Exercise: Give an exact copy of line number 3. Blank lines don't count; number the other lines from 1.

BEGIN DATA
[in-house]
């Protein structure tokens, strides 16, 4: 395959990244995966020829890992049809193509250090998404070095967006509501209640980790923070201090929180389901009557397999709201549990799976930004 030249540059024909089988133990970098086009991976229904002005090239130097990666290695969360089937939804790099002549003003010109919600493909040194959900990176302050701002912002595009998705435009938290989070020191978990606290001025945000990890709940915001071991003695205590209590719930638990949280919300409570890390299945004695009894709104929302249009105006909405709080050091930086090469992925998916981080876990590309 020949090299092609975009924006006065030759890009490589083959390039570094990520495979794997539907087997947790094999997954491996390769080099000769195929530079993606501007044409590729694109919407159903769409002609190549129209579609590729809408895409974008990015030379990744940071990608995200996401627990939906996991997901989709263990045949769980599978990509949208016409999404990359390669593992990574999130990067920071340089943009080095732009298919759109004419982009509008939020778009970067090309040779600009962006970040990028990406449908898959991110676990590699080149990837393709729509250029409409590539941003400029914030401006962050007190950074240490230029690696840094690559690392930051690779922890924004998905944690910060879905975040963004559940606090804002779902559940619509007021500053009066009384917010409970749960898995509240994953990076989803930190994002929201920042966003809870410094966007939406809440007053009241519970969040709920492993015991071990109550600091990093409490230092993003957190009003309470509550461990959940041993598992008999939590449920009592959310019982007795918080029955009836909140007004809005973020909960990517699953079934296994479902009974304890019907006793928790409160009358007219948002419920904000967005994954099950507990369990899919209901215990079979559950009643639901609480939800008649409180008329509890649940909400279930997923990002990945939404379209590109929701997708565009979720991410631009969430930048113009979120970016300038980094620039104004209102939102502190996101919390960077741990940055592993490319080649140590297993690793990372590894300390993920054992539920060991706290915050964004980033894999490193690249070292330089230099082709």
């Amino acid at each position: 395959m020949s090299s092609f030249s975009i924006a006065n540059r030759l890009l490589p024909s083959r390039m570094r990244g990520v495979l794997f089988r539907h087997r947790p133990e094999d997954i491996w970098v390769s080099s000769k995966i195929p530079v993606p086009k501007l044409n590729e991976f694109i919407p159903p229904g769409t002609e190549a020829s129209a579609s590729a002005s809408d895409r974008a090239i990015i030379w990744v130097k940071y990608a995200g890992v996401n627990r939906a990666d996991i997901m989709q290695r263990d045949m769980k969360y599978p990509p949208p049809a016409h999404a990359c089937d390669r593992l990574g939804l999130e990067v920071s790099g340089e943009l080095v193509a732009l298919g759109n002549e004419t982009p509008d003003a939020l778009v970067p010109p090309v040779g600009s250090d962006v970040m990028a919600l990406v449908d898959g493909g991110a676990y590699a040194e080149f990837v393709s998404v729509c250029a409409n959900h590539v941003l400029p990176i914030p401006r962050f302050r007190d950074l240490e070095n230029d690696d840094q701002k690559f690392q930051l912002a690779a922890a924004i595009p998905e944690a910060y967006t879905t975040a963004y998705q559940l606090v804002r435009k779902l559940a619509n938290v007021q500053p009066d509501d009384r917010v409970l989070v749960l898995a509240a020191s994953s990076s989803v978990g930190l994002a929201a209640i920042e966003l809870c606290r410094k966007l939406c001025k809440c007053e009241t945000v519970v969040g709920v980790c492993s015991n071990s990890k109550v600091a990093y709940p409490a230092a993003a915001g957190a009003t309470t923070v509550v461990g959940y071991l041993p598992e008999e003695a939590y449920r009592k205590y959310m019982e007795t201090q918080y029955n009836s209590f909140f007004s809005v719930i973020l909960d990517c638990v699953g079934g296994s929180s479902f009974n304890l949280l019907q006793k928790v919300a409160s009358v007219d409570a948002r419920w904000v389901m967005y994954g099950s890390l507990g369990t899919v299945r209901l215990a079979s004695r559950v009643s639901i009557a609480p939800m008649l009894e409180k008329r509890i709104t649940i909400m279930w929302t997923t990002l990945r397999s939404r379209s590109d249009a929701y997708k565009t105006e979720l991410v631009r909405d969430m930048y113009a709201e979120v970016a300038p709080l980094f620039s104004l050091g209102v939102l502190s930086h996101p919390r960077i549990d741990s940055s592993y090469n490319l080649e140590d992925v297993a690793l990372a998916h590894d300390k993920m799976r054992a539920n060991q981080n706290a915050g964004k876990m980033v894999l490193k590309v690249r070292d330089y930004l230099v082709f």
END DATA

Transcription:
């Amino acid at each position: 395959m020949s090299s092609f030249s975009i924006a006065n540059r030759l890009l490589p024909s083959r390039m570094r990244g990520v495979l794997f089988r539907h087997r947790p133990e094999d997954i491996w970098v390769s080099s000769k995966i195929p530079v993606p086009k501007l044409n590729e991976f694109i919407p159903p229904g769409t002609e190549a020829s129209a579609s590729a002005s809408d895409r974008a090239i990015i030379w990744v130097k940071y990608a995200g890992v996401n627990r939906a990666d996991i997901m989709q290695r263990d045949m769980k969360y599978p990509p949208p049809a016409h999404a990359c089937d390669r593992l990574g939804l999130e990067v920071s790099g340089e943009l080095v193509a732009l298919g759109n002549e004419t982009p509008d003003a939020l778009v970067p010109p090309v040779g600009s250090d962006v970040m990028a919600l990406v449908d898959g493909g991110a676990y590699a040194e080149f990837v393709s998404v729509c250029a409409n959900h590539v941003l400029p990176i914030p401006r962050f302050r007190d950074l240490e070095n230029d690696d840094q701002k690559f690392q930051l912002a690779a922890a924004i595009p998905e944690a910060y967006t879905t975040a963004y998705q559940l606090v804002r435009k779902l559940a619509n938290v007021q500053p009066d509501d009384r917010v409970l989070v749960l898995a509240a020191s994953s990076s989803v978990g930190l994002a929201a209640i920042e966003l809870c606290r410094k966007l939406c001025k809440c007053e009241t945000v519970v969040g709920v980790c492993s015991n071990s990890k109550v600091a990093y709940p409490a230092a993003a915001g957190a009003t309470t923070v509550v461990g959940y071991l041993p598992e008999e003695a939590y449920r009592k205590y959310m019982e007795t201090q918080y029955n009836s209590f909140f007004s809005v719930i973020l909960d990517c638990v699953g079934g296994s929180s479902f009974n304890l949280l019907q006793k928790v919300a409160s009358v007219d409570a948002r419920w904000v389901m967005y994954g099950s890390l507990g369990t899919v299945r209901l215990a079979s004695r559950v009643s639901i009557a609480p939800m008649l009894e409180k008329r509890i709104t649940i909400m279930w929302t997923t990002l990945r397999s939404r379209s590109d249009a929701y997708k565009t105006e979720l991410v631009r909405d969430m930048y113009a709201e979120v970016a300038p709080l980094f620039s104004l050091g209102v939102l502190s930086h996101p919390r960077i549990d741990s940055s592993y090469n490319l080649e140590d992925v297993a690793l990372a998916h590894d300390k993920m799976r054992a539920n060991q981080n706290a915050g964004k876990m980033v894999l490193k590309v690249r070292d330089y930004l230099v082709f």